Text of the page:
I love to read. The list of books on my “recommended” page includes titles I wish everyone would read not only because I think they are useful to whomever reads them but because I enjoy talking about them with fellow readers.
I want to share some very brief thoughts about some of my favorite reads of 2007. (Note: only a couple of these came out this year. Most are older. Some much older.)
Feel free to share about some of your favorites from this past year as well. I’ll start with my favorite FICTION books: (OK, none of my fiction selections were written during this century much less 2007.)
1. A Prayer for Owen Meany by John Irving. This is my favorite read of this year and I think it is a great candidate for that ever mythical “great American novel”. It’s got religion, tragedy, locale, rebelliousness, and heroism. It also has one of the best first lines I have ever read:
I am doomed to remember a boy with a wrecked voice – not because of his voice, or because he was the smallest person I ever knew, or even because he was the instrument of my mother’s death, but because he is the reason I believe in God; I am a Christian because of Owen Meany.
2. Cry the Beloved Country by Alan Paton. My friend Nikki recommended this book to me several years ago and I only got around to reading it this summer. The way Paton writes dialogue took some getting used to. He uses dashes rather than quotation marks and it is difficult to see where the quotation ends and the prose begins. After a a chapter or two I got the hang of what he was doing and really enjoyed his style. Out of the ordinary but good.
Cry is a story about redemption, justice and goodness. The protagonist, an African-Anglican priest with a troubled family, while not perfect, seems to take a step in a redemptive direction after every heartbreaking turn. The experience of black South Africans is so far removed that there remains value in simply picturing what life was like. This novel provides an excellent picture of love that is tough, unsentimental and, ultimately redemptive.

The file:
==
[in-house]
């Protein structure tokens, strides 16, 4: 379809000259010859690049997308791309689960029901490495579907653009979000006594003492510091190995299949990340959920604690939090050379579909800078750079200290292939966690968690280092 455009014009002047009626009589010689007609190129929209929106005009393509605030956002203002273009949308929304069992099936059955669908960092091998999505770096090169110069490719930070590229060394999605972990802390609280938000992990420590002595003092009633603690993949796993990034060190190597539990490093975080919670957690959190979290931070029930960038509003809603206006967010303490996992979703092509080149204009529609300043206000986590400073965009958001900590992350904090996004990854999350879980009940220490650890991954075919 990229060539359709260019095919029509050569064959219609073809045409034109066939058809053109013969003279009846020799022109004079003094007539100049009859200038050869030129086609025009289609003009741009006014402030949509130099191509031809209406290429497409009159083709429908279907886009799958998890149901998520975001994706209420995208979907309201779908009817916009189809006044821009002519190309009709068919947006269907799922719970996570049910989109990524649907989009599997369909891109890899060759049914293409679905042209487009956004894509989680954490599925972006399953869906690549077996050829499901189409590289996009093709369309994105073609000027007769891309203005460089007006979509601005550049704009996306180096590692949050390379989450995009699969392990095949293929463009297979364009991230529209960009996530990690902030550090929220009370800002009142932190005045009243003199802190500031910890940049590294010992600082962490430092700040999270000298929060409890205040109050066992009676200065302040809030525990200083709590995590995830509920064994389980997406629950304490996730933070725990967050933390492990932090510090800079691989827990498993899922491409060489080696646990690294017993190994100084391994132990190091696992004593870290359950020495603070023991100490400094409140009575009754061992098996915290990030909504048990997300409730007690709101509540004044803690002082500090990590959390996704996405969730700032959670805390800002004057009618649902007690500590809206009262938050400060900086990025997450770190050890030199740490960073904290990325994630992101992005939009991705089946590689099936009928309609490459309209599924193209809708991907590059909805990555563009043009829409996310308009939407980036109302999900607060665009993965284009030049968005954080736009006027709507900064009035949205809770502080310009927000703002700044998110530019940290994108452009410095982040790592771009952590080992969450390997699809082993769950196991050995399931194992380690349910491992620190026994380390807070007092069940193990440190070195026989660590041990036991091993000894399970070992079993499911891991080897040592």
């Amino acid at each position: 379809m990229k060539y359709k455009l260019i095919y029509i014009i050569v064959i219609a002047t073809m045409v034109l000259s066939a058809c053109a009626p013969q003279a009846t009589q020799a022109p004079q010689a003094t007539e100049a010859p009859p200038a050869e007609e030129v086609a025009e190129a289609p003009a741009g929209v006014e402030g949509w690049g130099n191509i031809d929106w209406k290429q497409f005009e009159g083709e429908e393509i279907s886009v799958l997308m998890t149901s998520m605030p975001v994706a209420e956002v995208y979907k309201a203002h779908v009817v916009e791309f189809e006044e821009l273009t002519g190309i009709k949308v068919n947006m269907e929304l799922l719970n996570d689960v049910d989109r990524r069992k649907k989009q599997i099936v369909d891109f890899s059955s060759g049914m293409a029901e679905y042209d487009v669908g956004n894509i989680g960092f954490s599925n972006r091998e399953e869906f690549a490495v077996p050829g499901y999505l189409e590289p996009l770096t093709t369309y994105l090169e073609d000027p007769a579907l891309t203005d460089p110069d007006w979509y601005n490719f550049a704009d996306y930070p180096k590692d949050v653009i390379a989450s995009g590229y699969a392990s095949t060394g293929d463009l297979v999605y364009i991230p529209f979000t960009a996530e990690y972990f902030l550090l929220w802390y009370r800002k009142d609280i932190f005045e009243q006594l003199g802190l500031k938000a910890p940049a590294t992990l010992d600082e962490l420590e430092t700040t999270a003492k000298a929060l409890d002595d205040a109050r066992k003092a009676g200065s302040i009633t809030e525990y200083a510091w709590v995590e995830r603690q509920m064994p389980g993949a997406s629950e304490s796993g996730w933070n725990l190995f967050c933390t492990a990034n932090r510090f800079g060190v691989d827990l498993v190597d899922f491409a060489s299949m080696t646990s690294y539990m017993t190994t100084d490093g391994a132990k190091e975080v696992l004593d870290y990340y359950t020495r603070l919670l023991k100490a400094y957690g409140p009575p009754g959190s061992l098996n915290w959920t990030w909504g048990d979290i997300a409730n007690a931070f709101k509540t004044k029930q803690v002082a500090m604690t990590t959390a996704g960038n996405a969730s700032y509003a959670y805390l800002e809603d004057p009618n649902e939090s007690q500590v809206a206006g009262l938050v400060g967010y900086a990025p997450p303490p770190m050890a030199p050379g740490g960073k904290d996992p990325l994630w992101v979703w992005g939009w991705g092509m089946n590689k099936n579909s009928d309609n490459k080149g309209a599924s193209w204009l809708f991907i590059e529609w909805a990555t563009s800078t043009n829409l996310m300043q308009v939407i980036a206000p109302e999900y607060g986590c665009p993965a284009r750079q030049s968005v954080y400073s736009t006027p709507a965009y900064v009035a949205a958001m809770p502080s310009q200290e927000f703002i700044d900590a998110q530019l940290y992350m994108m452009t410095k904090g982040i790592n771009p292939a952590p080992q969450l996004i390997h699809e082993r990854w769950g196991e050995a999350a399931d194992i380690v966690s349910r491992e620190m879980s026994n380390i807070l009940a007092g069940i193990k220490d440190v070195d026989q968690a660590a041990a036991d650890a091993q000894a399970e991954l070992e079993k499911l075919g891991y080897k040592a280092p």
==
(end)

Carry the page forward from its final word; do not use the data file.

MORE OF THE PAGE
3. Les Miserables by Victor Hugo. This one took me months to get through and I was reading an abridged version! It felt like a
minor major accomplishment. Reading this book is not for the faint of heart nor is it for the sleepy. Part of the challenge in reading novels that are 150 years old is coping with all of the details, which are certainly necessary for those of us not from then, and picking out the story from within the the dense descriptions of 19th Century Paris.
Like #2, Les Miserables (I don’t know how to put accent marks into WP text) is a meditation, albeit a long one, on the virtues of forgiveness and redemption. It is a criticism of the kind of pride that keeps us all stuck in self-righteousness.
4. Hey, Nostradamus by Douglas Coupland. This novel about a school shooting in the late eighties describes the interior lives of two people torn by the same tragedy. It is dark and sometimes depressing. However, every once in awhile light shines through and with it a little bit of hope. It begins with a terse phrase scrawled on a girl’s notebook: “God is nowhere. God is now here.” A little dark, a little hopeful and gritty all the way through.
5. The Great Divorce by C.S. Lewis. This is an old favorite of mine. In fact, I think I may read it about once a year. This novel about a bus ride to the afterlife teaches as much about heaven and hell as any other book outside the Bible. The Great Divorce has always seemed to me to be a book about this life more than life after death.
For this coming year I have two big fiction reading goals. Many friends have recommended Wendell Berry’s novel, Jayber Crow. I am a big fan of Berry so I think I’ll try to take this one in this go around. My second reading goal is to finish an entire Doestoyevski novel. I have started The Brothers Karamazov a half a dozen times but have never made it all the way through. I have just started reading The Idiot and I am more optimistic.
Coming soon…my favorite non-fiction reads of 2007.